A female Red-footed Falcon has been present since the 8th July at Wiltshire Wildlife Trust's Langford Lakes Nature Reserve which is adjacent to the village of Steeple Langford near Salisbury. It is a first summer female feasting on the abundance of dragonflies at the reserve and seems content to linger like many of these falcons do when they find themselves out of their normal range. Almost all records of this species in Britain are of immature first summer birds which means they are in their second year of life and not ready to breed until the following year. Consequently there is no pressing need to find a mate and raise a family and these stray birds adopt a relaxed attitude and in some cases can tarry for quite some time, as this one has done, now into its eighth day of residence at the reserve.
Red-footed Falcons normally breed from eastern Europe to Mongolia and as far north as the Lena River in eastern Russia. It is a long distance migrant reaching its wintering grounds in south and southwest Africa in late October. In Spring it arrives in Europe from mid April onwards, numbers peaking in mid May. Vagrants such as the bird at Langdon Lakes are usually seen between late April to early June so the bird at Langdon Lakes is comparatively late.
Its confiding nature has allowed anyone, who has a mind to see it, to get very good views, as evidenced by the large number of images of the diminutive falcon being published on social media. After my success with the Black-browed Albatross in distant Yorkshire, a ninety minute drive from my home to Steeple Langford was a doddle and I swapped memories of rugged coastal cliffs in Yorkshire for the prospect of a more genteel, inland pastoral scene in Wiltshire.
I had planned to leave for the reserve at 7am on Friday. However, what is for me a reasonably late departure had to be rapidly revised as I became aware that the best views of the falcon were from a hide which I surmised would get extremely crowded very quickly, as everyone now has a camera and would want to photograph this charismatic species.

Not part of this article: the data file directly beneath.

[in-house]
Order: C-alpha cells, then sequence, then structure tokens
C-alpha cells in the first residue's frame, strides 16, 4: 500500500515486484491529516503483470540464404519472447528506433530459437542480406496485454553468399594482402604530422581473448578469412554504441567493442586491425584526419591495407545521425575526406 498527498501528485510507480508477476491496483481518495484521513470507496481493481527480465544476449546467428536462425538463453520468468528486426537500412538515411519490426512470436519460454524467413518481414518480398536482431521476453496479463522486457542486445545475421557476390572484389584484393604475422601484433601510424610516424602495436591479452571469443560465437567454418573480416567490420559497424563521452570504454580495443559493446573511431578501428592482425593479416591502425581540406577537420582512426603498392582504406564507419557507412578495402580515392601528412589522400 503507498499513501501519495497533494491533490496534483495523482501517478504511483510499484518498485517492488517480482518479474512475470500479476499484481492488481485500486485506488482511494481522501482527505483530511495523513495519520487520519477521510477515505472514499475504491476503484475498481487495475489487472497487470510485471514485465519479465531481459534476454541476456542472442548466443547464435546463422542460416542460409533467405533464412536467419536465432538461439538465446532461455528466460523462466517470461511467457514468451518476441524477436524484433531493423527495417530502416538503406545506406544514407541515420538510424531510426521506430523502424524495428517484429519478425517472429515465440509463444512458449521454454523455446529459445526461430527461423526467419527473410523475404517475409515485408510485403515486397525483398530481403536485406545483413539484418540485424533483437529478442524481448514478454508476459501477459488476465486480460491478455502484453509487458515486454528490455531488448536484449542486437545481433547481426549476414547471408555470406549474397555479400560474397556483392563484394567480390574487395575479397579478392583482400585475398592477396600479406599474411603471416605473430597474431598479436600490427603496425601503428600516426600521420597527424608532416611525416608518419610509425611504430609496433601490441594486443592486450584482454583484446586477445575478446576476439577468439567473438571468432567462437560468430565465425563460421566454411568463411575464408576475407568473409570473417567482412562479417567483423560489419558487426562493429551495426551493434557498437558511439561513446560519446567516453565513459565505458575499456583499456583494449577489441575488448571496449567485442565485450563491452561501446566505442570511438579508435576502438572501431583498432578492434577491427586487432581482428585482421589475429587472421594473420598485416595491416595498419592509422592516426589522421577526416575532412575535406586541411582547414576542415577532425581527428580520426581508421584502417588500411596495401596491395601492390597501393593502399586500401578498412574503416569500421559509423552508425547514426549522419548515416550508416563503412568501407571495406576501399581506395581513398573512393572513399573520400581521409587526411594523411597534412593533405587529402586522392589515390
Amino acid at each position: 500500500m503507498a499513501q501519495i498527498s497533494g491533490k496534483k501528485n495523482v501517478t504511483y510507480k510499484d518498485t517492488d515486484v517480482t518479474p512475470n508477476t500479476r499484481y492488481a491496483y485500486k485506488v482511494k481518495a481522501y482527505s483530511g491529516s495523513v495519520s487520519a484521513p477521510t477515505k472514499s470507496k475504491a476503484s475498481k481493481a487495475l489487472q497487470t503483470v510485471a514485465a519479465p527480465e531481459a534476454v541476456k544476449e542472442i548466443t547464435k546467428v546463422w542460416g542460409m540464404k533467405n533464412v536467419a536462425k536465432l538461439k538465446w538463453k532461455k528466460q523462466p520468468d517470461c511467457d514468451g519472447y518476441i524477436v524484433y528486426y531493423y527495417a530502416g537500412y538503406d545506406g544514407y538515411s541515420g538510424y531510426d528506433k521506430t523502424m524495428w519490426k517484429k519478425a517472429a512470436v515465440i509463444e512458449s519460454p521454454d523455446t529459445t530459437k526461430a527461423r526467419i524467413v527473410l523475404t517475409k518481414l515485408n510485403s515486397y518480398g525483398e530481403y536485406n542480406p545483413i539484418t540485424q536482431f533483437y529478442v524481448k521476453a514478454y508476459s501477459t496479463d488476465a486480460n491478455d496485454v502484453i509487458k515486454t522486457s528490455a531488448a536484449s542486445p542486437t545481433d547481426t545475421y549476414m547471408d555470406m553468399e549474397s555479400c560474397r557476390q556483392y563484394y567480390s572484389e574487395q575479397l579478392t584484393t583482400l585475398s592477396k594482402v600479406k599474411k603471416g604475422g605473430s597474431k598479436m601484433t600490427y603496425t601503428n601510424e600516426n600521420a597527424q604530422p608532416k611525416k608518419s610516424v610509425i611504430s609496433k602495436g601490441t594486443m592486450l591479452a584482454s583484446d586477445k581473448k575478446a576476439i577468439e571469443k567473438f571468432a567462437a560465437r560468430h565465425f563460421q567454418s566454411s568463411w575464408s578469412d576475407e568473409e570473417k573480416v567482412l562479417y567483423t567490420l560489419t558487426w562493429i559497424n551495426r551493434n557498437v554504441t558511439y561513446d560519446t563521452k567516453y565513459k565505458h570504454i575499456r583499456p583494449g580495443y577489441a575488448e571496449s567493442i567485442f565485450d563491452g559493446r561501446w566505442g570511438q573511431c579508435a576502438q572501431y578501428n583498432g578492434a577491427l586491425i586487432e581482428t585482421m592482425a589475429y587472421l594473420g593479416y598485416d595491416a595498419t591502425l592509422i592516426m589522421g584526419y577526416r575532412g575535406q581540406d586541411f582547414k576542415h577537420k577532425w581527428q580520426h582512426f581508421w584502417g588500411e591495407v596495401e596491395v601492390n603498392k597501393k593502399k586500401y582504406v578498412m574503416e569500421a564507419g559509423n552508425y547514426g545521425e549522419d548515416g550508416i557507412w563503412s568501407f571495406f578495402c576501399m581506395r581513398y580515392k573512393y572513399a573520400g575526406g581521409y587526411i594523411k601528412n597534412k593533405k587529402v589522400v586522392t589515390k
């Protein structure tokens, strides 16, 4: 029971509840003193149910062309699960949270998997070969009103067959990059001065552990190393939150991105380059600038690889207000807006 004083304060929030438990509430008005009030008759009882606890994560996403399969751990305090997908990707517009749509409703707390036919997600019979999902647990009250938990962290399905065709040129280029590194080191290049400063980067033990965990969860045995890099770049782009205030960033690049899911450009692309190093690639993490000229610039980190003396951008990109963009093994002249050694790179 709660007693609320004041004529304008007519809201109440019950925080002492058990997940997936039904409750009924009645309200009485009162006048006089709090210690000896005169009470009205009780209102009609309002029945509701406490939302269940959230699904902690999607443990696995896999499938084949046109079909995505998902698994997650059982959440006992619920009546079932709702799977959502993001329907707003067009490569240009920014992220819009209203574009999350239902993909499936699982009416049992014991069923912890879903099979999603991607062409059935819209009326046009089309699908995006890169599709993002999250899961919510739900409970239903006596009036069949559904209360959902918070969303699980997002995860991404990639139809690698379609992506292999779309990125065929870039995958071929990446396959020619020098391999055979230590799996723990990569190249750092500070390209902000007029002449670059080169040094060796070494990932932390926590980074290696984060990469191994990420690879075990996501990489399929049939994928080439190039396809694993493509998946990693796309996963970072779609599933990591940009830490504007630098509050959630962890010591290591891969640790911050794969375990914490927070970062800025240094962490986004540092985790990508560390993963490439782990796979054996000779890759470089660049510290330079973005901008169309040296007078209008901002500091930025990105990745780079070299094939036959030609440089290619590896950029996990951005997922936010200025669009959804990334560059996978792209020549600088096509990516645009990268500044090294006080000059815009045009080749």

This necessitated a change of plan overnight and I departed my house much earlier, at 4.30am, in an already light and pleasantly warm morning. Needless to say I encountered few other road users as I wound my way southwest through pleasant rural countryside and across three counties, much of the land at this early hour shrouded in low lying mist which would soon burn off once the sun broke the horizon.
I passed the iconic World Heritage site of Stonehenge, the stones looking mysterious and atmospheric in the morning mist and then turned off the notorious traffic congested A303 (but not at this hour) and after a few miles reached Steeple Langford and drove down the appropriately named Duck Street which led to the reserve.
My plan on leaving early had worked as there were only two other cars in the reserve's car park when I arrived. It was 6am as I wandered down a long track between two lakes, serenaded by bird song and revitalised, after my drive by the freshness of the morning on what was promising to be a day of sunshine and hot temperatures.
I turned left and then right and after a short way came to the Meadow Hide on my left, which overlooks a small lake containing four artificial scrapes, two of which had what looked like substantial dead branches jutting out of them.Whether these were specifically for the falcon to perch on or whether they were a permanent fixture I do not know but they looked ideal for attracting the falcon.
The small lake and four scrapes with the falcon's favourite perching post visible on the scrape back left
Settled on my bench I looked out to the scrapes and a small wader ran around the edges of one. It was a Green Sandpiper and a little later another sandpiper came into view, this time a Common Sandpiper. A couple of Lapwing, a Grey Heron and some Canada Geese were the only additional occupiers of the lake.
And that was about it for the subsequent two hours.The hide rapidly filled up with both birders and photographers, the latter often conspicuously without bins and soon it was standing room only with rows of birders ranged behind those of us who had managed to rise early enough to get the best vantage points in the hide. The noise levels rose accordingly as conversations broke out and the inevitable stories of past birding exploits were recounted to a captive audience, whether they wished to hear them or not. Everyone could see out to the lake and its scrapes so there was no rancour as yet more people arrived. I put on a mask, as did others, in case social distancing was forgotten. Just as well, for later in the morning a somewhat obnoxious lady photographer was to get mildly confrontational when her lack of mask. while in too close proximity to another birder, was queried by the man in question.